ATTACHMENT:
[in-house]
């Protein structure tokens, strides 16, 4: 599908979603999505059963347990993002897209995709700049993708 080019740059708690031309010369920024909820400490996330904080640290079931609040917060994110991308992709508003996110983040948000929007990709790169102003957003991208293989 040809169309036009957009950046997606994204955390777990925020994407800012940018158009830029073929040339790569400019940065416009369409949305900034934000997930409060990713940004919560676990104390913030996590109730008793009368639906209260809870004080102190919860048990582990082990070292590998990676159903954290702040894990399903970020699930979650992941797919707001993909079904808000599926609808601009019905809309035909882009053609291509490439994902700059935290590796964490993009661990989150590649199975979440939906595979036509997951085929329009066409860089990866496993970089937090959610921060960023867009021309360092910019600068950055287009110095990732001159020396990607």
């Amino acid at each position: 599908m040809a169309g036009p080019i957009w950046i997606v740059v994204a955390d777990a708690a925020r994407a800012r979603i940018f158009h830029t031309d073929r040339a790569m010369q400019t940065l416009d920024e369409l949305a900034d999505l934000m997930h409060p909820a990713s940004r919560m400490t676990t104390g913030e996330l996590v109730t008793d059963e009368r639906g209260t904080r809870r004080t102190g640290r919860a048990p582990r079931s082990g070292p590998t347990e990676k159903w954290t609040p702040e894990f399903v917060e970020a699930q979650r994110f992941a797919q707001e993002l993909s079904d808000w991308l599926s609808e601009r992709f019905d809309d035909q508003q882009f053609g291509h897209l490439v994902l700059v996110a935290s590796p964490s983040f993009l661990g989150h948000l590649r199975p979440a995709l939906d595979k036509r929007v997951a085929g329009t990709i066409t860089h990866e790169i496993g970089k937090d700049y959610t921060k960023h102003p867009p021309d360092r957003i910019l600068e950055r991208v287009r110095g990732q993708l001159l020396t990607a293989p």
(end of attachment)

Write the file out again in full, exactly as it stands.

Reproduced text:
[in-house]
């Protein structure tokens, strides 16, 4: 599908979603999505059963347990993002897209995709700049993708 080019740059708690031309010369920024909820400490996330904080640290079931609040917060994110991308992709508003996110983040948000929007990709790169102003957003991208293989 040809169309036009957009950046997606994204955390777990925020994407800012940018158009830029073929040339790569400019940065416009369409949305900034934000997930409060990713940004919560676990104390913030996590109730008793009368639906209260809870004080102190919860048990582990082990070292590998990676159903954290702040894990399903970020699930979650992941797919707001993909079904808000599926609808601009019905809309035909882009053609291509490439994902700059935290590796964490993009661990989150590649199975979440939906595979036509997951085929329009066409860089990866496993970089937090959610921060960023867009021309360092910019600068950055287009110095990732001159020396990607």
């Amino acid at each position: 599908m040809a169309g036009p080019i957009w950046i997606v740059v994204a955390d777990a708690a925020r994407a800012r979603i940018f158009h830029t031309d073929r040339a790569m010369q400019t940065l416009d920024e369409l949305a900034d999505l934000m997930h409060p909820a990713s940004r919560m400490t676990t104390g913030e996330l996590v109730t008793d059963e009368r639906g209260t904080r809870r004080t102190g640290r919860a048990p582990r079931s082990g070292p590998t347990e990676k159903w954290t609040p702040e894990f399903v917060e970020a699930q979650r994110f992941a797919q707001e993002l993909s079904d808000w991308l599926s609808e601009r992709f019905d809309d035909q508003q882009f053609g291509h897209l490439v994902l700059v996110a935290s590796p964490s983040f993009l661990g989150h948000l590649r199975p979440a995709l939906d595979k036509r929007v997951a085929g329009t990709i066409t860089h990866e790169i496993g970089k937090d700049y959610t921060k960023h102003p867009p021309d360092r957003i910019l600068e950055r991208v287009r110095g990732q993708l001159l020396t990607a293989p």